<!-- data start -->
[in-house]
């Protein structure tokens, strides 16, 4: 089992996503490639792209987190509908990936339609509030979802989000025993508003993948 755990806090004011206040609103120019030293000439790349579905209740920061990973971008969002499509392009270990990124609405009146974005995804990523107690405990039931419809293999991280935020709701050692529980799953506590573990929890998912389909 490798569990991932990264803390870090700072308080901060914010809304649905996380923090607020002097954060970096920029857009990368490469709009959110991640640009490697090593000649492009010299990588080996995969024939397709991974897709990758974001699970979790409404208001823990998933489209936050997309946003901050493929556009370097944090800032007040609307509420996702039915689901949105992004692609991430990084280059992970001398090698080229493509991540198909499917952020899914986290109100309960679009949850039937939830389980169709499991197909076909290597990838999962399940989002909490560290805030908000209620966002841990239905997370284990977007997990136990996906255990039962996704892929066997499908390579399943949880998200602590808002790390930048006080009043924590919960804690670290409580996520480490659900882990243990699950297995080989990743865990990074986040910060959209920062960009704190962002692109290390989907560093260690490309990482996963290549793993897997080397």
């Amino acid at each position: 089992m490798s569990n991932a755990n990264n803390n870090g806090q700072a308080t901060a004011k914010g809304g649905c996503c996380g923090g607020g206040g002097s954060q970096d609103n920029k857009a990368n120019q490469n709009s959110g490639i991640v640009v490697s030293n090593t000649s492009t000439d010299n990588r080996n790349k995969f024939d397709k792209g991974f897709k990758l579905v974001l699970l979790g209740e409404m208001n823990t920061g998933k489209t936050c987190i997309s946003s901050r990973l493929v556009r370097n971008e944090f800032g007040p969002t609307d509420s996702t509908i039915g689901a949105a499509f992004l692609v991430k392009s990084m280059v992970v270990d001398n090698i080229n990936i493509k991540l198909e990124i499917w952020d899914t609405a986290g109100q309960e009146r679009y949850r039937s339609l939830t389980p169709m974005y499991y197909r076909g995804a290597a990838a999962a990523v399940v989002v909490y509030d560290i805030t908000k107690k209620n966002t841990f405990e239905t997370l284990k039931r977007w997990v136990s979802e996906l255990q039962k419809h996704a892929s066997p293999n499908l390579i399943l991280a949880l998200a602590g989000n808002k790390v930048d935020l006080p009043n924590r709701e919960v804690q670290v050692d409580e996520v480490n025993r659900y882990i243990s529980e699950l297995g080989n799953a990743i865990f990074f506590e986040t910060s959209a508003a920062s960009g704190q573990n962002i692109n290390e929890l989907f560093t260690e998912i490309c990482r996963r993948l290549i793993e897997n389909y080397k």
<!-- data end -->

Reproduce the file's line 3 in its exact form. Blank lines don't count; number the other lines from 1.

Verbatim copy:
């Amino acid at each position: 089992m490798s569990n991932a755990n990264n803390n870090g806090q700072a308080t901060a004011k914010g809304g649905c996503c996380g923090g607020g206040g002097s954060q970096d609103n920029k857009a990368n120019q490469n709009s959110g490639i991640v640009v490697s030293n090593t000649s492009t000439d010299n990588r080996n790349k995969f024939d397709k792209g991974f897709k990758l579905v974001l699970l979790g209740e409404m208001n823990t920061g998933k489209t936050c987190i997309s946003s901050r990973l493929v556009r370097n971008e944090f800032g007040p969002t609307d509420s996702t509908i039915g689901a949105a499509f992004l692609v991430k392009s990084m280059v992970v270990d001398n090698i080229n990936i493509k991540l198909e990124i499917w952020d899914t609405a986290g109100q309960e009146r679009y949850r039937s339609l939830t389980p169709m974005y499991y197909r076909g995804a290597a990838a999962a990523v399940v989002v909490y509030d560290i805030t908000k107690k209620n966002t841990f405990e239905t997370l284990k039931r977007w997990v136990s979802e996906l255990q039962k419809h996704a892929s066997p293999n499908l390579i399943l991280a949880l998200a602590g989000n808002k790390v930048d935020l006080p009043n924590r709701e919960v804690q670290v050692d409580e996520v480490n025993r659900y882990i243990s529980e699950l297995g080989n799953a990743i865990f990074f506590e986040t910060s959209a508003a920062s960009g704190q573990n962002i692109n290390e929890l989907f560093t260690e998912i490309c990482r996963r993948l290549i793993e897997n389909y080397k």